It is no new information that male and female brains are different. There is plenty of evidence in the literature identifying those differences in male and female brains. It is also fact that there are differences in their rate of injury and rate of recovery, so why don’t we treat them differently? Here is a review to recent articles and studies reviewed by Dr. Esopenko shedding some light to the controversial subject.
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Males and Females brains are different, so why are we not managing their concussions differently?
Carrie Esopenko, PhD
A key aspect of concussion management is the proper assessment and treatment of the injury. We have long known that there are sex-specific differences in brain development and function, and we now know that there are sex-specific differences in how the brain responds to injury. This means that males and females are affected differently by concussion exposure and experience. In their review, Covassin and colleagues (2013) discuss a number of studies highlighting the differences in concussion prevalence (or number) and reported symptoms in male and female athletes. For example, female athletes report a greater number postconcussion symptoms (e.g., concentration problems, fatigue) and these symptoms tend to take longer to resolve as compared to male athletes (Broshek et al., 2005; Covassin et al., 2012). Studies have also shown that male and female athletes perform differently on cognitive tests following concussion (see Covassin et al., 2013 for a review). For instance, female athletes tend to demonstrate more difficulties on tasks assessing visual memory and reaction time following a concussion as compared to male athletes (Broshek et al., 2005; Covassin et al., 2012; 2013; Colvin et al., 2009), although it should be noted that some follow-up studies have failed to replicate these sex-specific differences (see Zuckerman et al., 2012). It is thought that the functional differences between male and female athletes following concussion could be due to sex hormones, neuroanatomy, and blood flow in the brain (see Covassin et al., 2013 for a review). Given these noted differences, it makes sense to develop concussion management strategies that are sex-specific. However, because of the lack in understanding and research into differences in reported symptoms, functional abilities, and recovery for males and females following concussion, concussion management techniques are not currently tailored to the male and female brain. As concussion management specialists, we should be developing assessment and rehabilitation strategies that are tailored to issues specific to males and females. If we are able to accomplish this, I predict that this would lead to more sensitive assessment techniques for males and females, as well as better management of these injuries.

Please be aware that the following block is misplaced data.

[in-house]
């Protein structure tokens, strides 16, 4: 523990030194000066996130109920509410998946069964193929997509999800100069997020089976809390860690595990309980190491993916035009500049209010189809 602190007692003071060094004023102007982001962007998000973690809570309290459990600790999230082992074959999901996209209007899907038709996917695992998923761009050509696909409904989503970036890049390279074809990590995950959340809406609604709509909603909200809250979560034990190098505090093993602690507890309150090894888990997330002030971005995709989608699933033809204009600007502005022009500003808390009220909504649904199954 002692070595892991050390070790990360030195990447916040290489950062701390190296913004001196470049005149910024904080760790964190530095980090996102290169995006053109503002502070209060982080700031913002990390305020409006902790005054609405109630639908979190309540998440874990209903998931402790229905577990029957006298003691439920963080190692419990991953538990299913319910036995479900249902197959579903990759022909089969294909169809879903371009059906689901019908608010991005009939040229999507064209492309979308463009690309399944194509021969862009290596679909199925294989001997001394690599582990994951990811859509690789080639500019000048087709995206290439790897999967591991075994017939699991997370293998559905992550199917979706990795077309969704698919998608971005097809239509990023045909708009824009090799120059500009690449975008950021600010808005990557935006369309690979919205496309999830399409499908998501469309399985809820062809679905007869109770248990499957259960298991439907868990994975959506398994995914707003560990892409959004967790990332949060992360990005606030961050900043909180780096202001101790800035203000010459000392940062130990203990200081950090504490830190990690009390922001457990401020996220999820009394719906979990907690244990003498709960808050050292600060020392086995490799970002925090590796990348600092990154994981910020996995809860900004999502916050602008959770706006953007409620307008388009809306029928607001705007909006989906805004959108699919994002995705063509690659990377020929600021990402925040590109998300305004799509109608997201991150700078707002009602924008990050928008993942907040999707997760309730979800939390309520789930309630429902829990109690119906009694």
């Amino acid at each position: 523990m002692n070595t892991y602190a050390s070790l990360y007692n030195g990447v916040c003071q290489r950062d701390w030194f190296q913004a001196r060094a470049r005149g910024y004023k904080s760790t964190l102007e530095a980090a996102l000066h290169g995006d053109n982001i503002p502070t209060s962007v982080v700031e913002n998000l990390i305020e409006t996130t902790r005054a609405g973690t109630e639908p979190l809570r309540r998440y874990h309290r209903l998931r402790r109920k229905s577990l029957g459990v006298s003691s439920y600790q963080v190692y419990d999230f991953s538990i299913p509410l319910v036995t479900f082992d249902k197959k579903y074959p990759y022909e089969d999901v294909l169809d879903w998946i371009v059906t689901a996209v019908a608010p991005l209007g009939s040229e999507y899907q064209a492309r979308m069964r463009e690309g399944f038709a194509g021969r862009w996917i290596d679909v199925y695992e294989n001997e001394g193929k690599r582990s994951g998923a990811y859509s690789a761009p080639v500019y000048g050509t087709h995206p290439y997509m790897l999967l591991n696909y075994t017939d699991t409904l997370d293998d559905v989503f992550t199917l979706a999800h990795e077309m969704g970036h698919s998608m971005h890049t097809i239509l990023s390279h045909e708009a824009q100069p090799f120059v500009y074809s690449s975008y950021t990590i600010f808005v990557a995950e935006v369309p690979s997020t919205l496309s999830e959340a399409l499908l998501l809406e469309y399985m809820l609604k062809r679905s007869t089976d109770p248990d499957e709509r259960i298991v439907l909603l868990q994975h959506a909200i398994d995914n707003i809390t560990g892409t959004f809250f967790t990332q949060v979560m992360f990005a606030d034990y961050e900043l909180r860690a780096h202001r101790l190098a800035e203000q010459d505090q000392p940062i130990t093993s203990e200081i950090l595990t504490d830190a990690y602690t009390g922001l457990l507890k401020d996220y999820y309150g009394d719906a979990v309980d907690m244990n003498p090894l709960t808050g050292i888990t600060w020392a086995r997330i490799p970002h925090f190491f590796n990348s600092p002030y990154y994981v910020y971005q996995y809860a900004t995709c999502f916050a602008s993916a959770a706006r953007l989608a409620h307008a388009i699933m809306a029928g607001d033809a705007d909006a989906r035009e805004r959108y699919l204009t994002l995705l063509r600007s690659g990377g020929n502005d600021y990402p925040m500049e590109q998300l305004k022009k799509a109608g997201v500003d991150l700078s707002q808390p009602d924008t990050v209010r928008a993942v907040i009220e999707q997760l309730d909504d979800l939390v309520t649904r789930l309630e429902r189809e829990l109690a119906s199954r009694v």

See full study by Covassin and colleagues for a review of sex-differences in the concussion management for male and female athletes:
Other interesting studies on sex differences and concussion outcomes:
Broshek DK, et al. (2005). Sex differences in outcome following sports related concussion. J Neurosurgery, 102(5), 856–63.
Covassin, T., Elbin, R. J,, Harris, W., Parker, T., & Kontos A. (2012). The role of age and sex in symptoms, neurocognitive performance, and postural stability in athletes after concussion. Am J Sports Med,40(6), 1303-12.
Colvin, A. C., Mullen, J., Lovell, M. R. West, R. V., Collins, M. W., & Groh, M. (2009). The Role of Concussion History and Gender in Recovery From Soccer-Related Concussion. Am J Sports Med, 37(9), 1699-1704.
Zuckerman, S. L., Solomon, G. S., Forbes, J. A., Haase, R. F., Sills, A. K., & Lovell, M. R. (2012). Response to acute concussive injury in soccer players: Is gender a modifying factor? Journal of Neurosurg Pediatrics,10, 504–510.